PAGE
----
John Storey, Princeton University's William R. Harman '63 and Mary-Love Harman Professor in Genomics and professor in the Lewis-Sigler Institute for Integrative Genomics, has received the 2015 COPSS Presidents' Award, which recognizes outstanding contributions to statistics by a researcher aged 40 or younger. Presented by the Committee of Presidents of Statistical Societies (COPSS), the award is one of the most prestigious in the field.
Scientific American Worldview names the top 100 contributors of the biotechnology industry, including David Botstein, Anthony B. Evnin ’62 Professor of Genomics, Emeritus, and Shirley Tilghman, President of the University, Emeritus, and Professor of Molecular Biology, the Lewis-Sigler Institute, and Public Affairs. The list includes researchers, business experts, and administrators who “continue to reshape biotechnology – and the world.”
David Botstein, the Anthony B. Evnin '62 Professor of Genomics, Emeritus, will be the recipient of the Cold Spring Harbor Laboratory's Double Helix Medal in November 2015. The medal "recognizes exceptional individuals who have dedicated their lives to raising awareness of the importance of genetics research for improving the health of people everywhere."
John Storey, the William R. Harman '63 and Mary-Love Harman Professor in Genomics and professor of Molecular Biology and the Lewis-Sigler Institute for Integrative Genomics, has been awarded the 2015 Mortimer Spiegelman Award by the American Public Health Association (APHA). The award was created in 1970 to honor a statistician 40 years or younger who has made outstanding contributions to health statistics, especially public health statistics. The award's intent is to encourage talented young statisticians to become involved in public health. Storey, who also is director of Princeton's Center for Statistics and Machine Learning, will receive the award at the 2015 APHA annual meeting in November.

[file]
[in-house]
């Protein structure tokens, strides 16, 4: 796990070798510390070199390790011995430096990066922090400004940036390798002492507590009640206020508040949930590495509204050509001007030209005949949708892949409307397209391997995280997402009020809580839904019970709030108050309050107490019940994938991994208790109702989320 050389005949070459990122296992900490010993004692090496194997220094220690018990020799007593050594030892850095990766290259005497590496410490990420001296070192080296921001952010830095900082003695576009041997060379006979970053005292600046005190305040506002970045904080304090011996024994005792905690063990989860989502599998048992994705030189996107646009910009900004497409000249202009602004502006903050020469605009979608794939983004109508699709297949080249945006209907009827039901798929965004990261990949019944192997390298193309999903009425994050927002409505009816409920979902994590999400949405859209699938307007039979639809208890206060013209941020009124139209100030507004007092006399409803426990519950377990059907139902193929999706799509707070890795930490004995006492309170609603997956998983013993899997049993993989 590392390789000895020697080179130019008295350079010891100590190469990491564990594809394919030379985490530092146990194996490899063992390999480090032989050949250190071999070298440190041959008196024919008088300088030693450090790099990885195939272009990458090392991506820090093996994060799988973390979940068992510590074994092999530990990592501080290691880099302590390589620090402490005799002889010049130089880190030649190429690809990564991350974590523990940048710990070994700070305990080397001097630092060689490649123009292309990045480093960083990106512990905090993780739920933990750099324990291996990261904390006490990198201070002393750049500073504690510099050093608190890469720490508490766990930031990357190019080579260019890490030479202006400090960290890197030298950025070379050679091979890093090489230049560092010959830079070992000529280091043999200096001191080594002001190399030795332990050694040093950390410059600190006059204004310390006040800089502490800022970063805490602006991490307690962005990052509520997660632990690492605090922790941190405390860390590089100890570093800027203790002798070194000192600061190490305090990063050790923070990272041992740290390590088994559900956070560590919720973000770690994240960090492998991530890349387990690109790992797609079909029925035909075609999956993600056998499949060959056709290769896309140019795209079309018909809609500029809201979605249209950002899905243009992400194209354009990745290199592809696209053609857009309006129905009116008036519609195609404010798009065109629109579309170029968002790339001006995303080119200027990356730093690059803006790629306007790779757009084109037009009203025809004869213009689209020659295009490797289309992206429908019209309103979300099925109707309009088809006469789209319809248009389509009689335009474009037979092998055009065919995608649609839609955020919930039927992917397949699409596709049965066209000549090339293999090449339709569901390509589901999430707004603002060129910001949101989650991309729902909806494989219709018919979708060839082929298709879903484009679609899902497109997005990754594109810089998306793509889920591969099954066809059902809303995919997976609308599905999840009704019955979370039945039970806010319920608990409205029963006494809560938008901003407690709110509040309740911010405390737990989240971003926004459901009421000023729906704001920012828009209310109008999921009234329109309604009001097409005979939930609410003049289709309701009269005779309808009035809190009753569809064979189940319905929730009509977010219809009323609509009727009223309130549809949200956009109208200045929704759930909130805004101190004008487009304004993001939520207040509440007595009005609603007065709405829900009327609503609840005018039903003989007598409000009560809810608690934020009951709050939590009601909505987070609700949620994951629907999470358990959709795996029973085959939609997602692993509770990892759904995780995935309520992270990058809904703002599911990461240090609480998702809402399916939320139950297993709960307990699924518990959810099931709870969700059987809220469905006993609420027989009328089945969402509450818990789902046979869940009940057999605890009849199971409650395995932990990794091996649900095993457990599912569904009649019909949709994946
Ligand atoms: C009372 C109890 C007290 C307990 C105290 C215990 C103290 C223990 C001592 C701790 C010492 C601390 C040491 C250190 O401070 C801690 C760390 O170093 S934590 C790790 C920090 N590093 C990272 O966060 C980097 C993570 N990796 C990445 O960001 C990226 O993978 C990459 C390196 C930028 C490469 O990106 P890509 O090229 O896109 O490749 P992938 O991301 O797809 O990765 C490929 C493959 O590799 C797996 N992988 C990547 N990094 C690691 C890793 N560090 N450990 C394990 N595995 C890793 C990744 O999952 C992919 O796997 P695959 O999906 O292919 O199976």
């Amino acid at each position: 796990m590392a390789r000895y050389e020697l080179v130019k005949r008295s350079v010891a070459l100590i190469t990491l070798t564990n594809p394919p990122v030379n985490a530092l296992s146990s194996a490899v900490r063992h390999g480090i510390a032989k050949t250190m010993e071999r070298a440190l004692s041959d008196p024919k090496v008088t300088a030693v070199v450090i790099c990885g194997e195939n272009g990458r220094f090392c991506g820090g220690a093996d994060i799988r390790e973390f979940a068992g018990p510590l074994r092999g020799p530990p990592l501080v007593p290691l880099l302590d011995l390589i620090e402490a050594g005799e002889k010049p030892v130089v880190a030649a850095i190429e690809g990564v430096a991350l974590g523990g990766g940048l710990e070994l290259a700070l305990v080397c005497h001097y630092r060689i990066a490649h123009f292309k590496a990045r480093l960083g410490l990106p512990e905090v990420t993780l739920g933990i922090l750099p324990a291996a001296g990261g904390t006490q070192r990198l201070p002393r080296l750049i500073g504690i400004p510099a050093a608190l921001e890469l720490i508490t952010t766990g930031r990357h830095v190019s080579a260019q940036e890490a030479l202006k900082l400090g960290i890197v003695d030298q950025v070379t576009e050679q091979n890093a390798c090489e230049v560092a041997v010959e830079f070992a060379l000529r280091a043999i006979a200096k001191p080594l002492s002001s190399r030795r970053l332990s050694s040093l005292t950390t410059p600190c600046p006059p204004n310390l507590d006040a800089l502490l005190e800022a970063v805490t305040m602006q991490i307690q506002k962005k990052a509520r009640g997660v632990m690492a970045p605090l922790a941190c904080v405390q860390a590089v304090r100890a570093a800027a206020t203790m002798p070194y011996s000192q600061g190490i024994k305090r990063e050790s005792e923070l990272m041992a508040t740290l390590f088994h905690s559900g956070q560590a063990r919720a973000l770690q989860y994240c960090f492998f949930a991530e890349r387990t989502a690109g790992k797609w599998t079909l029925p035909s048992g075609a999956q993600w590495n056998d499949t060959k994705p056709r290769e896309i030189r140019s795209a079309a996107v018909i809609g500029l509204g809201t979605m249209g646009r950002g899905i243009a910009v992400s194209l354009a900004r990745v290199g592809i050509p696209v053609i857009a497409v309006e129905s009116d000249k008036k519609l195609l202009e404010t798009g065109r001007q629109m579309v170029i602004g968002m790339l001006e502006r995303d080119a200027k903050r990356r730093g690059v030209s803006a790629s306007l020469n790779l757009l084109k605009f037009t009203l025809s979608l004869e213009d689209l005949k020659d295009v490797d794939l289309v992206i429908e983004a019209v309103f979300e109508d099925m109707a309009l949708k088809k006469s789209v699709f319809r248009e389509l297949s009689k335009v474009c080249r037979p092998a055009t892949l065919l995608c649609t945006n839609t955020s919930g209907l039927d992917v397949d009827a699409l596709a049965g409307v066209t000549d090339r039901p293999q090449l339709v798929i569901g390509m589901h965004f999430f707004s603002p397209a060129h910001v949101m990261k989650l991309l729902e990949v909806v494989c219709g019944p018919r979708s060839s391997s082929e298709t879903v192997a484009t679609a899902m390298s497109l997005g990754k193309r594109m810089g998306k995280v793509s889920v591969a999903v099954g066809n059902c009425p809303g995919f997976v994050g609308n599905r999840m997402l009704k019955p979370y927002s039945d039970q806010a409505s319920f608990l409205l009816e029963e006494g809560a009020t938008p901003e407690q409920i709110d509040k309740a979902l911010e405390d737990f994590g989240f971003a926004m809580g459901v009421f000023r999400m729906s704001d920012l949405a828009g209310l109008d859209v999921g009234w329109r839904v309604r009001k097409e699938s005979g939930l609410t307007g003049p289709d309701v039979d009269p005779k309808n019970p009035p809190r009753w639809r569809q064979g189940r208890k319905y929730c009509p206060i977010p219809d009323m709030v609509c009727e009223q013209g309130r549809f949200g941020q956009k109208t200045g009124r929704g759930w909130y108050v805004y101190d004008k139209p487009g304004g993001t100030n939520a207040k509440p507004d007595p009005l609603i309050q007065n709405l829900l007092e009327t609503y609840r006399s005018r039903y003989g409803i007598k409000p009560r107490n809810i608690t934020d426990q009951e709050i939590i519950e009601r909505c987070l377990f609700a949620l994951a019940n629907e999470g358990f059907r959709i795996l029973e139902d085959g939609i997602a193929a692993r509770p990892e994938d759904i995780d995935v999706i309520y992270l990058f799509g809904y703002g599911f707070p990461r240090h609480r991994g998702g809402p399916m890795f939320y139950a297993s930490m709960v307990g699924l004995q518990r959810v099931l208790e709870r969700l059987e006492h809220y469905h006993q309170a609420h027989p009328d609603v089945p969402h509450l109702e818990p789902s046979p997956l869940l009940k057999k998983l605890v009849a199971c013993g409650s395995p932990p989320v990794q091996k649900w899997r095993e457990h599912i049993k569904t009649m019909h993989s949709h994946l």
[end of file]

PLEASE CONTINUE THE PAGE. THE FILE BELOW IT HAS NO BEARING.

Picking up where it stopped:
Ariana Strandburg-Peshkin, QCB graduate student, has been awarded a Charlotte Elizabeth Procter Fellowship for the 2015-16 academic year. Established in 1912 in memory of Charlotte Elizabeth Procter by her son, this fellowship acknowledges her distinguished work in the Department of Quantitative and Computational Biology.
A multi-year effort by researchers from Princeton and other universities and medical schools has taken a big step toward extracting knowledge from these big data collections and opening the door to new understanding of human illnesses. Led by Olga Troyanskaya in the Lewis-Sigler Institute of Integrative Genomics, the team used integrative computational analysis to identify how genetic circuits function and change in different tissues relevant to disease. Published in Nature Genetics.
A study published in Nature Genetics by Minsun Song, Wei Hao and John Storey reports a powerful new approach for performing Genome-wide association studies (GWAS) while automatically accounting for hidden population structure.
Mechanics Matter: The action potential is associated with action waves. Benjamin Machta a Theory Fellow from the Lewis-Sigler Institute and Ahmed El Hady from the Princeton Neuroscience Institute have proposed a theoretical model to understand the physical origins of mechanical displacements associated with action potential propagation.
Michael Levine will become the next Director of the Lewis-Sigler Institute for Integrative Genomics in July, 2015. Levine, who will also have an appointment in the Molecular Biology Department, will join Princeton from the University of California at Berkeley, where he has been a professor since 1996. The Levine Lab studies the mechanisms of gene expression during embryonic development. Levine has made seminal contributions toward the understanding of gene expression and gene regulatory networks in the fruit fly Drosophila melanogaster and the sea s
Science Careers has named Shirley Tilghman, President Emerita and Professor of Molecular Biology and Public Affairs, as their Person of the Year. This annual award is to “honor an individual who has made an especially significant and sustained contribution to the welfare of early-career scientists.”